- NASA’s several successful Mars missions have yielded a treasure trove of gorgeous images of the Red Planet.
- A new YouTube video showcases some of the best images captured by the rovers in upscaled 4K resolution.
- NASA’s Mars Perseverance mission is scheduled to launch by mid-August.
Thanks to NASA’s multiple Mars rover missions, the space agency has amassed a large collection of gorgeous panoramas of the Red Planet’s surface over the years. Each new image offers another tiny window into what the dusty, barren world looks like, and they’re some of the best science eye candy around.
Now, a YouTube channel called ElderFox Documentaries has put together a huge collection of the best images from Mars, taken at their highest resolution, and then rendered them in 4K. The result is a 10-minute Mars vacation that is definitely worth your time.
The images showcased in the video come from three separate NASA rover missions. The Spirit and Opportunity rovers were sent to the Red Planet nearly two decades ago, while the Curiosity rover is a more recent arrival. All of the rovers performed well, with Spirit suffering a mishap six years after it arrived and Opportunity lasting a whopping 14 years before a planet-wide dust storm swallowed it up. Curiosity, of course, is still kicking today.
The video does a good job of pointing out a lot of the more interesting features of the planet that the rovers have investigated over the years, including Marathon Valley, the Sulfate Bearing Unit, and Yellowknife Bay, among others.
Of course, it’s impossible to watch this video without imagining the incredible images that the Perseverance rover will be able to send back to Earth once it arrives at Mars. At the moment, the mission doesn’t have a launch date, but the window within which NASA can comfortably launch a mission to Mars is rapidly closing.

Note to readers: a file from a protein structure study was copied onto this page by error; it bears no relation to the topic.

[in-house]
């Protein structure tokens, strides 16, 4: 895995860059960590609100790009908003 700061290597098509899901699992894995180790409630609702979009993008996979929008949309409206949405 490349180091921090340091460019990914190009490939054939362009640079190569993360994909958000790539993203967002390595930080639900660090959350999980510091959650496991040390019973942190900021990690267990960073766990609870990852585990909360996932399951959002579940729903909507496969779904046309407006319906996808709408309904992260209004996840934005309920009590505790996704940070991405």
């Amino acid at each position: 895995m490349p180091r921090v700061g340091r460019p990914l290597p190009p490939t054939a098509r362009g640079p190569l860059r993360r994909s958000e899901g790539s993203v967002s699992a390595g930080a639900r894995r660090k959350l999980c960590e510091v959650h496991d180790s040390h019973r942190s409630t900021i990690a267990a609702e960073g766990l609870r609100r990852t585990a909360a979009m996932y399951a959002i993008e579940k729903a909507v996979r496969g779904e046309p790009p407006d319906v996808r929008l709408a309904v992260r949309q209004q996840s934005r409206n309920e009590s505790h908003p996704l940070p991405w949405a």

NASA had previously stated it would launch the mission before the end of July, but a series of delays meant that that pledge was no longer viable. NASA then said it would still be possible to launch a Mars mission as late as mid-August if it absolutely had to push things back that far. Well, we’re rapidly approaching the end of July and haven’t heard much regarding a concrete launch date.
The coronavirus pandemic threw a wrench in the plans of many space agencies around the world, and the European Space Agency even had to delay its 2020 Mars mission as a result. Because of the nature of planetary orbits, the window to launch a mission to Mars won’t open again until 2022, so the ESA will have a while to wait. If for some reason NASA misses its mid-August launch date, it too would have to wait until 2022 to send Perseverance to Mars.